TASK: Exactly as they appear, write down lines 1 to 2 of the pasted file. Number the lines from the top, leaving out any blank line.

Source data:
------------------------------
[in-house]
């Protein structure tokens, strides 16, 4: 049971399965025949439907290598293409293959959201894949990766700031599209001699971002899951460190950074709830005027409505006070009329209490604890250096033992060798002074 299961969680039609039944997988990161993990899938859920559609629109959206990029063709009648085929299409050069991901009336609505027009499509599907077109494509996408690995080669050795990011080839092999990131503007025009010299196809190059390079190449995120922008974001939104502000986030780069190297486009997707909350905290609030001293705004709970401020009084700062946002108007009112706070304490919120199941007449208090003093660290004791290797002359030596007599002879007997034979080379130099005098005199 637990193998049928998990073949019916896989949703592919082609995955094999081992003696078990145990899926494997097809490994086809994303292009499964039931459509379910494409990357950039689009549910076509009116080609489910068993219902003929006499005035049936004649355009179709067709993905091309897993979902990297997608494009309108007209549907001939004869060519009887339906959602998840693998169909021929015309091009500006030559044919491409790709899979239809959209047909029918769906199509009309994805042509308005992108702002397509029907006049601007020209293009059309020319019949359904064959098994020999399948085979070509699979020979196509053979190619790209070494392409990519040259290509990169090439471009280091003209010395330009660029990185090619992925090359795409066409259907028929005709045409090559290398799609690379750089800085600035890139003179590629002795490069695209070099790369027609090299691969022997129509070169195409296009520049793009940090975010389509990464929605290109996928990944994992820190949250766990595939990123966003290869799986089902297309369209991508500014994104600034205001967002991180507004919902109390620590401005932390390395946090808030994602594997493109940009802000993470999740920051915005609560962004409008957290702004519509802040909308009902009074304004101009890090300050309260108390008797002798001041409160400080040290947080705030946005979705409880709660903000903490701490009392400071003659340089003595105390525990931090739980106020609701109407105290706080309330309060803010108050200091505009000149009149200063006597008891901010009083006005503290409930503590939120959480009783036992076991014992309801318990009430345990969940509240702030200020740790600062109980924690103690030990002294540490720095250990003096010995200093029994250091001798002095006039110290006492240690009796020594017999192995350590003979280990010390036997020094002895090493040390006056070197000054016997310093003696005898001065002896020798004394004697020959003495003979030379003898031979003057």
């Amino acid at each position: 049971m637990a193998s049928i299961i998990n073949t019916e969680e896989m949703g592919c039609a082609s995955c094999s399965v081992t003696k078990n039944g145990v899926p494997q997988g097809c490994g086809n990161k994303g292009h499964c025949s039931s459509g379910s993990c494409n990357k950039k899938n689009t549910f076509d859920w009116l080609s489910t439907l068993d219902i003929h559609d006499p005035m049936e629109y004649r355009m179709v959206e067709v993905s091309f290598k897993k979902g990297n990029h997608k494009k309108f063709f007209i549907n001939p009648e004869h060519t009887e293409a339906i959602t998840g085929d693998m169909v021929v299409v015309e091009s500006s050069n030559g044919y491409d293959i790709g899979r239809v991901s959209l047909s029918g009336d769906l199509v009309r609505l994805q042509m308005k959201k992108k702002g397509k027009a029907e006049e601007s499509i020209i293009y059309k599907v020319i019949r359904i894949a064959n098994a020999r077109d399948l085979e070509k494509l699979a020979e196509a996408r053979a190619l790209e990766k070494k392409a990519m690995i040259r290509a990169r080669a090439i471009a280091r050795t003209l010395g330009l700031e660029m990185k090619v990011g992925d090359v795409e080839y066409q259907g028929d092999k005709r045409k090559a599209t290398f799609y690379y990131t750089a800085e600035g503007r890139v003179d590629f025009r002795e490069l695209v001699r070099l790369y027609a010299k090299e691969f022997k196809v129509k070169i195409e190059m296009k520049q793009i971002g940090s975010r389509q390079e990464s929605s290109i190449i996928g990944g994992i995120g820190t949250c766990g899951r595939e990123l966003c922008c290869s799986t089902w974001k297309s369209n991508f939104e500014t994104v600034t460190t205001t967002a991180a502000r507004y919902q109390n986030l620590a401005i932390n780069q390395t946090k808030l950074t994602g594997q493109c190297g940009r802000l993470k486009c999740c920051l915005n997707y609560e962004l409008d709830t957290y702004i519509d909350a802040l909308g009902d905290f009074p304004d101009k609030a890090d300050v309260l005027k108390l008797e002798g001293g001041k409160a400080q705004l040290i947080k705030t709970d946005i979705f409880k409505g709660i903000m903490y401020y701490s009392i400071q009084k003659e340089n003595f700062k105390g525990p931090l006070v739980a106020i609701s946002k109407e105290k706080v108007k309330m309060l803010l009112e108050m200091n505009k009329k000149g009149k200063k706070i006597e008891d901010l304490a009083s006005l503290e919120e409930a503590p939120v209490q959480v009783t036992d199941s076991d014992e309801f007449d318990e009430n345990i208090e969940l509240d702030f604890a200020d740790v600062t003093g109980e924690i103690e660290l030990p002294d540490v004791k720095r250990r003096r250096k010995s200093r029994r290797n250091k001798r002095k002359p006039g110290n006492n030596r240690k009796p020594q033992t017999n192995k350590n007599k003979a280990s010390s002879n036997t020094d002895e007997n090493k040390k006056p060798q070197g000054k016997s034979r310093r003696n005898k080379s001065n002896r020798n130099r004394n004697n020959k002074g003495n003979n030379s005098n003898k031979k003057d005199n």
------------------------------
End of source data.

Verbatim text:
[in-house]
């Protein structure tokens, strides 16, 4: 049971399965025949439907290598293409293959959201894949990766700031599209001699971002899951460190950074709830005027409505006070009329209490604890250096033992060798002074 299961969680039609039944997988990161993990899938859920559609629109959206990029063709009648085929299409050069991901009336609505027009499509599907077109494509996408690995080669050795990011080839092999990131503007025009010299196809190059390079190449995120922008974001939104502000986030780069190297486009997707909350905290609030001293705004709970401020009084700062946002108007009112706070304490919120199941007449208090003093660290004791290797002359030596007599002879007997034979080379130099005098005199 637990193998049928998990073949019916896989949703592919082609995955094999081992003696078990145990899926494997097809490994086809994303292009499964039931459509379910494409990357950039689009549910076509009116080609489910068993219902003929006499005035049936004649355009179709067709993905091309897993979902990297997608494009309108007209549907001939004869060519009887339906959602998840693998169909021929015309091009500006030559044919491409790709899979239809959209047909029918769906199509009309994805042509308005992108702002397509029907006049601007020209293009059309020319019949359904064959098994020999399948085979070509699979020979196509053979190619790209070494392409990519040259290509990169090439471009280091003209010395330009660029990185090619992925090359795409066409259907028929005709045409090559290398799609690379750089800085600035890139003179590629002795490069695209070099790369027609090299691969022997129509070169195409296009520049793009940090975010389509990464929605290109996928990944994992820190949250766990595939990123966003290869799986089902297309369209991508500014994104600034205001967002991180507004919902109390620590401005932390390395946090808030994602594997493109940009802000993470999740920051915005609560962004409008957290702004519509802040909308009902009074304004101009890090300050309260108390008797002798001041409160400080040290947080705030946005979705409880709660903000903490701490009392400071003659340089003595105390525990931090739980106020609701109407105290706080309330309060803010108050200091505009000149009149200063006597008891901010009083006005503290409930503590939120959480009783036992076991014992309801318990009430345990969940509240702030200020740790600062109980924690103690030990002294540490720095250990003096010995200093029994250091001798002095006039110290006492240690009796020594017999192995350590003979280990010390036997020094002895090493040390006056070197000054016997310093003696005898001065002896020798004394004697020959003495003979030379003898031979003057």